But this speaks to a bigger issue, not just my being a guy. Hannah was joined to Andrea at the hip. It’s not that I didn’t take care of Hannah. We have the exact same birthday – she was my present on my 29th birthday. The doctors messed up on the delivery and nicked an artery during the c-section and Andrea nearly died on the table then. She got a post-op infection and for the first 2 months I took care of Hannah and Andrea. Hannah had contracted RSV and had to have albuterol treatments every 3 hours, so I got up, gave her the treatments, fed her, put her to bed only to have Andrea need to get up, so I lifted her off the bed, brought the portable IV (with antibiotics in it for the infection), got her to the bathroom, put her back to bed only to have Hannah cry again. She and I spend 2 months of intense and painful life together only she – even then – wanted little to do with me.
Now, she cuddles me, hugs me, wants to spend as much time as she can with me, but I have 3 others to spread that time around with. She’s such a beautiful girl but it’s still clear that, even without her presence here, she misses and wants her Mom. There are just some things that, even as knowledgeable as you think you are, you can never understand because you’re not just her Dad, you’re a guy. You don’t have those parts, you don’t feel the way she feels. All you can do is to listen, if she’s willing to talk. I can’t force her to do it.
So now I know that the “talk” I’ve been putting off is no longer something you can put off for awhile. Where I used to have that amazing woman, the Mom who would be blunt, giving advice and being the capable, delicate, understanding person that wanted to get it right (because she felt her own Mom had done it wrong) I have myself. Where I’m lucky is that I have my oldest, Abbi, who can help cushion that.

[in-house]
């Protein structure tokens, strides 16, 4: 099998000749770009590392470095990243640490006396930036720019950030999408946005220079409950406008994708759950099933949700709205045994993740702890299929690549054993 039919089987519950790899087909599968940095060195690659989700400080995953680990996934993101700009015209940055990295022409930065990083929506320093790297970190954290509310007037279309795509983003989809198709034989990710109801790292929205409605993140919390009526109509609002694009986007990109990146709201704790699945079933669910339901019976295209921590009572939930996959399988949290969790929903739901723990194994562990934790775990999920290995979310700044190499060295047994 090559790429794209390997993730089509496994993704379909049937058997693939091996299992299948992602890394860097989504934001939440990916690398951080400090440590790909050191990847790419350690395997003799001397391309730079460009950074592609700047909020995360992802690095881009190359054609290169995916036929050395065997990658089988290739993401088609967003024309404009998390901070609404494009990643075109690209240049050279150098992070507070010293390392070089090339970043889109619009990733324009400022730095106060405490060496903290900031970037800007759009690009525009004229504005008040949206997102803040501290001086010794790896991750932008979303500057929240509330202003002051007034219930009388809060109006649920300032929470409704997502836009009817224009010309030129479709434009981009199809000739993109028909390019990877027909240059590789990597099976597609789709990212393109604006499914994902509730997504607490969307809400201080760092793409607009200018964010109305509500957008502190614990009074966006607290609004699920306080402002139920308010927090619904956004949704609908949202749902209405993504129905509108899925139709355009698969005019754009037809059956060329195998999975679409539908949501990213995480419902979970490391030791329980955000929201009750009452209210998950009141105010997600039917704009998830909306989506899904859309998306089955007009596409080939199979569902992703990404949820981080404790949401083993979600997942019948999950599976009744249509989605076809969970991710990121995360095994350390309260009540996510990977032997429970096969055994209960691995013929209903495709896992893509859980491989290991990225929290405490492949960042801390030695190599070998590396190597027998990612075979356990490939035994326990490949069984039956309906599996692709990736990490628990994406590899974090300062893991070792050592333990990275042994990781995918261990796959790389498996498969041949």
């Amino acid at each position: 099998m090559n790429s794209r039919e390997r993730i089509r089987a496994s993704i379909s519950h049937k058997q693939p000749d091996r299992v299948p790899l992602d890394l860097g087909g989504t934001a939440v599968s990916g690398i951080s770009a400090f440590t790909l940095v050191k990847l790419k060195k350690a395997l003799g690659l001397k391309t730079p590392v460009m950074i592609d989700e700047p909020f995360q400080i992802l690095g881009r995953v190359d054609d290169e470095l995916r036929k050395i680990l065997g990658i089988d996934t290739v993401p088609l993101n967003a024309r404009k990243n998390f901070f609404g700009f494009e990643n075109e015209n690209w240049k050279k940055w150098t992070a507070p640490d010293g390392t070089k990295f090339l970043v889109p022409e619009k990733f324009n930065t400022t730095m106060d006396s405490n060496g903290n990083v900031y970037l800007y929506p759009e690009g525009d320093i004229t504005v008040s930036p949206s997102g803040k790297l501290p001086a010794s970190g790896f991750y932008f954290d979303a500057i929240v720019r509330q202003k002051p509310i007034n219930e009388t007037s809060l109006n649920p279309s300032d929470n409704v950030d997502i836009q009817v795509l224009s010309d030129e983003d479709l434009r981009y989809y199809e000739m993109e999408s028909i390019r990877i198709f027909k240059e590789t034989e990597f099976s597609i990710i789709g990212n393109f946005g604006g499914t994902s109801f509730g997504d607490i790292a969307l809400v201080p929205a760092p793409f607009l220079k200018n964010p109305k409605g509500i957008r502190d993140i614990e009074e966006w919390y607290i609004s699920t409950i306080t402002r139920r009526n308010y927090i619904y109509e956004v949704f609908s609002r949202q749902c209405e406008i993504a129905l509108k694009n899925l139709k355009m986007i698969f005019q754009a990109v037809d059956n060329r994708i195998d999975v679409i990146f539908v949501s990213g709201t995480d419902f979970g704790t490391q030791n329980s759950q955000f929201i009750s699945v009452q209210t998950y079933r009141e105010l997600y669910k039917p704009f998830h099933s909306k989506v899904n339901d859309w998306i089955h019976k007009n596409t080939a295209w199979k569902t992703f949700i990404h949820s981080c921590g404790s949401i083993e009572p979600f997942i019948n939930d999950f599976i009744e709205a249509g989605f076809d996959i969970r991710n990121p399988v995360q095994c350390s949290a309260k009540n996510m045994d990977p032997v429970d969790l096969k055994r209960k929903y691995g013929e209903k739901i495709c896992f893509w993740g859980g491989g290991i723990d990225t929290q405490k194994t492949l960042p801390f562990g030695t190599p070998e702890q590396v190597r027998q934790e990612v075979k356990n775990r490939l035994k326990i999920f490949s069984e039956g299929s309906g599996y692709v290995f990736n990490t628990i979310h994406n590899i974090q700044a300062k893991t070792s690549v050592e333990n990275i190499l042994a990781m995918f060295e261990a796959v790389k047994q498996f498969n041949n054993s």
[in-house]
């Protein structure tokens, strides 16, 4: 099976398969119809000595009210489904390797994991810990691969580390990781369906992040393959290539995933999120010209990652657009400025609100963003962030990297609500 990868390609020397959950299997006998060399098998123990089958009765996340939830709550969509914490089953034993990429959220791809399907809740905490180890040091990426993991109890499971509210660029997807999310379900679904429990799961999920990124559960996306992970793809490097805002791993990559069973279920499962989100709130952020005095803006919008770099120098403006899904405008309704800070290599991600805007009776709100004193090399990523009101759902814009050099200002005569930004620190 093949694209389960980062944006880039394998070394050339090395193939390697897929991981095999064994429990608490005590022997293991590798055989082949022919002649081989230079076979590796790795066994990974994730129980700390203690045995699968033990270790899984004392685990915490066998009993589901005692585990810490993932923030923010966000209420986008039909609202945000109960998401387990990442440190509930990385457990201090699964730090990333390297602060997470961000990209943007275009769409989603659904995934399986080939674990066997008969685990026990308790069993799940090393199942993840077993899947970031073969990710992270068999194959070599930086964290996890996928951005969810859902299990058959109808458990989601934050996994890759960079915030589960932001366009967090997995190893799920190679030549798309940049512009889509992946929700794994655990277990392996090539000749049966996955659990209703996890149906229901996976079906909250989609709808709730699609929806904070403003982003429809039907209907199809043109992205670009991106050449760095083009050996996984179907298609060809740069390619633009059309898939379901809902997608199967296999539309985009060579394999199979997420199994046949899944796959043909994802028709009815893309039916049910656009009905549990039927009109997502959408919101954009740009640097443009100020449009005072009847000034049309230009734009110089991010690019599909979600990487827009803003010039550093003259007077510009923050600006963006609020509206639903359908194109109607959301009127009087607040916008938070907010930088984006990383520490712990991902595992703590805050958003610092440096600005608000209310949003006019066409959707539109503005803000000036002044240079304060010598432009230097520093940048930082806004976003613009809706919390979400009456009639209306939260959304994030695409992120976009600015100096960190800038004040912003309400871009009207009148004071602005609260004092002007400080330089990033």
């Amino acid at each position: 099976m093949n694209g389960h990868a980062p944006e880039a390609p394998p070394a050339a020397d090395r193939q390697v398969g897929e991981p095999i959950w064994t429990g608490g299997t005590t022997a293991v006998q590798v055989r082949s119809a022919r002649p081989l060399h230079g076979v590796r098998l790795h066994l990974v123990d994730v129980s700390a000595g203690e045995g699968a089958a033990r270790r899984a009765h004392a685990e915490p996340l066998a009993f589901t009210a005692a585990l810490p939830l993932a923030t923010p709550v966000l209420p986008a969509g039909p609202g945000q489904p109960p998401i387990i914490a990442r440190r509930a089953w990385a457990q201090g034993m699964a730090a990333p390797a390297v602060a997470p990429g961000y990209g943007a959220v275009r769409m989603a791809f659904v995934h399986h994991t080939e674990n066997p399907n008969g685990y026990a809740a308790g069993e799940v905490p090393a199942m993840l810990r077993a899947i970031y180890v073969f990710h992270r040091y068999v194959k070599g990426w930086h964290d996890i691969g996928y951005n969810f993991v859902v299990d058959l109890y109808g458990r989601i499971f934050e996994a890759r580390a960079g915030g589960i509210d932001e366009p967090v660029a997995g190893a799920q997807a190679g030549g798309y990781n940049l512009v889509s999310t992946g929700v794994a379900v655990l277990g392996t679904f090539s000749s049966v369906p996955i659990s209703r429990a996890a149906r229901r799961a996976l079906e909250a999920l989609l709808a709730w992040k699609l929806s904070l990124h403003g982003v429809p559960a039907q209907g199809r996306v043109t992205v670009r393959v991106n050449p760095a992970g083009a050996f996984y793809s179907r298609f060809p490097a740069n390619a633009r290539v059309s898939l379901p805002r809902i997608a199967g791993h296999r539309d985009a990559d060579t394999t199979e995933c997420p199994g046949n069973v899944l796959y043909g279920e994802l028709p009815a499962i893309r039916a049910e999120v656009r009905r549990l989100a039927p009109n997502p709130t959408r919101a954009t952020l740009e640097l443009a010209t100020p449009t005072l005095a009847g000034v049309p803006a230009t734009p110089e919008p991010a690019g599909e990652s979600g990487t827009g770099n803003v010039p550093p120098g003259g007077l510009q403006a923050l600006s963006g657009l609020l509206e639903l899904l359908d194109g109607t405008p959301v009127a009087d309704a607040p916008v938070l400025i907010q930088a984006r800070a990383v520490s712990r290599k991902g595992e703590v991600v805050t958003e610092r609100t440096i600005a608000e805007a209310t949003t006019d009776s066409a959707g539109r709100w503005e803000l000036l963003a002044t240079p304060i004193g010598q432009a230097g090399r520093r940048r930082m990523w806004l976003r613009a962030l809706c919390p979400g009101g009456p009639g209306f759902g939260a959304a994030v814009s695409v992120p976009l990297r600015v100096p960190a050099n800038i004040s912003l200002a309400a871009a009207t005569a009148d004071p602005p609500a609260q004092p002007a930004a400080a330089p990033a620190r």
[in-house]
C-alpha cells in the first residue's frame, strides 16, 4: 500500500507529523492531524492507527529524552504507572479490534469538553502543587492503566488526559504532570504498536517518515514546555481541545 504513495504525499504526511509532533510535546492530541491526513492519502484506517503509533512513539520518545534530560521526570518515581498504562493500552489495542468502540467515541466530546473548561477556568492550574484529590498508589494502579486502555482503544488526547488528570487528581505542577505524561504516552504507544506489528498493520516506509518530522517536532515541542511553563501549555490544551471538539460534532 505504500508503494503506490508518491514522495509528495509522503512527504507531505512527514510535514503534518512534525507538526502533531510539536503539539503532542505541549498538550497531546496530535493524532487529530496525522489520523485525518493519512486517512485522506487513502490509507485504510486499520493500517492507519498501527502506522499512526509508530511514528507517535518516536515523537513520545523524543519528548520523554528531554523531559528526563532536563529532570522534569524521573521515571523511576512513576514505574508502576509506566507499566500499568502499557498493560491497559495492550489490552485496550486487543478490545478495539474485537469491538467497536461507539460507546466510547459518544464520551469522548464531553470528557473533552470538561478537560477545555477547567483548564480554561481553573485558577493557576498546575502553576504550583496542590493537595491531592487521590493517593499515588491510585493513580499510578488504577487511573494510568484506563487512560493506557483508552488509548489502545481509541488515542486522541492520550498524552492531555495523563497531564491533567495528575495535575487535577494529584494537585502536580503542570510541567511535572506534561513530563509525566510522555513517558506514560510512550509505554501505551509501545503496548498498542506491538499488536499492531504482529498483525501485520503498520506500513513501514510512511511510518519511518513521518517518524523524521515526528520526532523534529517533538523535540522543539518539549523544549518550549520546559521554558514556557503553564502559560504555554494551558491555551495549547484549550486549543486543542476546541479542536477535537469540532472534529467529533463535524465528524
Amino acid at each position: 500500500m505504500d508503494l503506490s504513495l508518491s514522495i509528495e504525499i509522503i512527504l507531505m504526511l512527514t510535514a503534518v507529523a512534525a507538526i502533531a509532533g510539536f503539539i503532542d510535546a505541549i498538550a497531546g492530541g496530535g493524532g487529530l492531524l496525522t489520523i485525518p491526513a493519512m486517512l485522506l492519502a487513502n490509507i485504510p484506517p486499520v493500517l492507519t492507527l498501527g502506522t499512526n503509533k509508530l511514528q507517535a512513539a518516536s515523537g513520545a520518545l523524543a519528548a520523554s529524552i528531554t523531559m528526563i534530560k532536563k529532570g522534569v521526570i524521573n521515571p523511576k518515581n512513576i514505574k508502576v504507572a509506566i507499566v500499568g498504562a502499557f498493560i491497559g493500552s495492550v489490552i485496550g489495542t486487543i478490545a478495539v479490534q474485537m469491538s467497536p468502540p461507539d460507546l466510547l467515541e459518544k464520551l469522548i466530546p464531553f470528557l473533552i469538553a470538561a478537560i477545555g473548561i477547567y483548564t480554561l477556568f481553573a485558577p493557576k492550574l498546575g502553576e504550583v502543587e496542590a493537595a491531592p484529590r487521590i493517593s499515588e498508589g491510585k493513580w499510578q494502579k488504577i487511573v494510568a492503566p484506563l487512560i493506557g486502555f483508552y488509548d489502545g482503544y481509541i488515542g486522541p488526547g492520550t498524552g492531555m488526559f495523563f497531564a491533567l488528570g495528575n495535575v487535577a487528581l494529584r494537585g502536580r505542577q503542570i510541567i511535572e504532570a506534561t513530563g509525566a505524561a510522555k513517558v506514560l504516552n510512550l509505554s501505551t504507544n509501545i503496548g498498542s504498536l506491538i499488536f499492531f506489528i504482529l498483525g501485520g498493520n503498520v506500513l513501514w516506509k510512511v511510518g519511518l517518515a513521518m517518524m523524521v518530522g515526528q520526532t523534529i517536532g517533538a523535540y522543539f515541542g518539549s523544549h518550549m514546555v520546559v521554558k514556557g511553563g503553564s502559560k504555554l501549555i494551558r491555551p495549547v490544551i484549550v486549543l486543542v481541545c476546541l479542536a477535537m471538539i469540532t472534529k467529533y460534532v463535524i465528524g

By night’s end, after I’d cleaned up the dinner dishes, tucked in the boys, read “Harry Potter and the Goblet of Fire” and come back downstairs I saw Hannah standing there, waiting for me to say goodnight. She had her hair, wet and stringy still from her shower, her shoulders hunched down and bags under her eyes. She looked tired, emotionally drained, and worn out.
“Good night, Baby Bear”
“Good night, Daddy Bear”
I couldn’t help it. I had to show I knew a little bit, that I could help if she needed it.
“If you’re sore, or you get a little cramped up, there’s Naproxen in the cupboard. That will help the best. Come wake me up if you need anything.”
She smiled, her shoulders raised a little, I could tell she wasn’t as down as she’d thought she was. She kissed me on the cheek, hugged me, and headed up the stairs.
Understand, I didn’t make a big deal of this, didn’t make it some massive rite of passage for her. It was a signal to a change in her life that was bound to happen, hell I’m surprised it hadn’t happened before now. But I could tell that no matter what happened, she wished her Mom had been here to help her get through it and understand: no books or videos or talks can describe it unless you’re going through it.
But in the end, I guess she just needed that reassurance that I’d do whatever she needed, even if she does feel more like talking with her sister about it. That’s OK. But as she went up the stairs tonight, I could tell she knew that even if Abbi hadn’t been there, she knew it would be alright.
That’s worth more than anything in the world.